AI – Part 2: Locked and Loaded

By Hal Lindsey
If you’ve played with one of the freely available artificial intelligence programs, you were probably stunned with its speed. Tell ChatGPT to write a 1,000-word essay on causes of the American Civil War, and even the free version will spew out an essay with astonishing speed. It may not be entirely accurate. It may not be as good as the one you would have written. But it will do the job in a fraction of the time.
From early on, computers amazed us with their speed. And it is speed that makes AI both dangerous and inevitable. Right now, human pilots can outfly computers. But that won’t be the case for long. Computers are faster, and as AI pilots get better, they will begin to defeat human pilots. When that happens, nations around the world will be forced to arm autonomous machines in serious numbers. Any nation refusing to use AI in its defense will be vulnerable.
The same thing will happen on the ground. Imagine an army of four-legged, dog-like robots armed with advanced weapons and artificial intelligence. At first, they will be tough for humans to beat. Then humans will stop being able to defeat them at all. This will force nations to arm autonomous machines that cannot be unplugged.
In 1940, Isaac Asimov began writing a series of stories about robots with the ability to think and reason. By 1942, he had developed what we now refer to as the “Three Laws of Robotics,” or “Asimov’s Laws.” The first is the most important. “A robot shall not harm a human, or by inaction allow a human to come to harm.”
It must have been comforting to think that if humans were ever able to create true thinking machines, we would surely have the good sense to build in some kind of safety mechanism. That thought might have been comforting, but it was also nonsense. Human beings were never going to allow potential weapons of this significance to go unbuilt or unused.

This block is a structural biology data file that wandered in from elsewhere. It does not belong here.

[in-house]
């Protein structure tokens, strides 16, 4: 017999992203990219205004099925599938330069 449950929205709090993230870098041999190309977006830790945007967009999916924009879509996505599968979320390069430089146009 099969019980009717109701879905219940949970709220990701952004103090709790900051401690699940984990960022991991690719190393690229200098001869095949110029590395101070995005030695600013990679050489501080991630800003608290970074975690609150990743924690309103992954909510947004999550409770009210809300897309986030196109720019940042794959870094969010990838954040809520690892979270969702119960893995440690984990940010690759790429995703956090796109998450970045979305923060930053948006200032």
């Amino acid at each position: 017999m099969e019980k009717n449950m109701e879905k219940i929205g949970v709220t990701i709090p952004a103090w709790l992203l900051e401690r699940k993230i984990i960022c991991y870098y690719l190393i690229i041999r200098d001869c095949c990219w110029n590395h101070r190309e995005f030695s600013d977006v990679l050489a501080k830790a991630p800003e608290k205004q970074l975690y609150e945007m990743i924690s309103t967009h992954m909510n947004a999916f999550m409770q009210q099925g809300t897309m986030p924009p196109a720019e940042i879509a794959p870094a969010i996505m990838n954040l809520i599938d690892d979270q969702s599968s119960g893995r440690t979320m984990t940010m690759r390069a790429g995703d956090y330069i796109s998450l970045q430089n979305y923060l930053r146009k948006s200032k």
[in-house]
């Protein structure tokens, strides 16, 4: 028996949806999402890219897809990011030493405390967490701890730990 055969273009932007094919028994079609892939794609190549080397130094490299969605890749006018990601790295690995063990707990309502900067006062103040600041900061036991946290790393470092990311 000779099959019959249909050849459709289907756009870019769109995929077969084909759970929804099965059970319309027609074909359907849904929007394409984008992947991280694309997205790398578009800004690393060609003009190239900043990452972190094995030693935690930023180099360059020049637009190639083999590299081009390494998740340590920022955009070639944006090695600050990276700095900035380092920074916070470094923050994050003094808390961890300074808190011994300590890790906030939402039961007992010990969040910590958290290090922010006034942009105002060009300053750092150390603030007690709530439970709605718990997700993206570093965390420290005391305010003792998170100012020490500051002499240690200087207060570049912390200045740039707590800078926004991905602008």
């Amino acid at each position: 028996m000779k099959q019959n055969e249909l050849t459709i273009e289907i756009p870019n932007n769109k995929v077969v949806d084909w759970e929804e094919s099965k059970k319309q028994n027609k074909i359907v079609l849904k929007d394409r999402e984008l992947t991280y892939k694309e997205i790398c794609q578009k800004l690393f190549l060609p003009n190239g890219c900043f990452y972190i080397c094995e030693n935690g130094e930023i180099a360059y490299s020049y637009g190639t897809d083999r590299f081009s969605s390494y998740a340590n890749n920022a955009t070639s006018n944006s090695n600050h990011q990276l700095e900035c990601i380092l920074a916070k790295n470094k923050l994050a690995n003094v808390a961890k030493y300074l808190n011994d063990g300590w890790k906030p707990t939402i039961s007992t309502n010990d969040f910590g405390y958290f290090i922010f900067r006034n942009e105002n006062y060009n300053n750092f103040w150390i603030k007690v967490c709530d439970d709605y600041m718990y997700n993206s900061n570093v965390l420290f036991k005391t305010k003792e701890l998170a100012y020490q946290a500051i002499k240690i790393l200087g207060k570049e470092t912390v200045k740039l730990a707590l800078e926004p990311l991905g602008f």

AI may never achieve actual consciousness like you have, or even like your dog has. An AI can simulate consciousness and feelings, but they are nowhere near real consciousness. And that’s not very reassuring. If anything, lack of consciousness makes these machines more dangerous. It means they will have vast ability with zero empathy.
The “First Law of Robotics” is not compatible with military applications, and militaries are spending vast amounts of money right now developing AI-based weapons systems. Such machines will both fight and kill. Police departments and even private security firms will also use armed AI-based machines — autonomous robots. Any military that does not embrace Artificial Intelligence will fall hopelessly behind. Armed forces around the world will have no choice. They will have to add AI to their weapons and weapons to their AI.
In the movies, autonomous machines often turn against humanity. Is that possible? One of AI’s pioneers, Mo Gawdat, predicts that AI will one day be able to build its own machines to carry out its own directives, bypassing people completely. He says such AI will likely think of humans as “scum.” What do you do with scum? You clean it up — get rid of it.
With enough time, Artificial Intelligence might do devastating things to the human race. And AI is only one of several extreme threats to civilization. We should respond to such threats with wise policies and thoughtful actions. We should be good citizens and good stewards. And we should pray. Washington and Lincoln led the nation in prayers of thanksgiving that included repentance. On D-Day, Franklin Roosevelt led the nation in prayer, calling on his fellow citizens to begin and end each day with “fervent” prayer. In this hour of danger, the whole world needs to humbly call on God in repentance and for help.
No matter what the world does, however, you can stand firmly in God’s grace. The Bible long ago warned about the days in which we now live. But it also tells those who are in Christ Jesus not to fear, but to walk in faith that He will care for us. So, lift up your head. Your redemption draws near!
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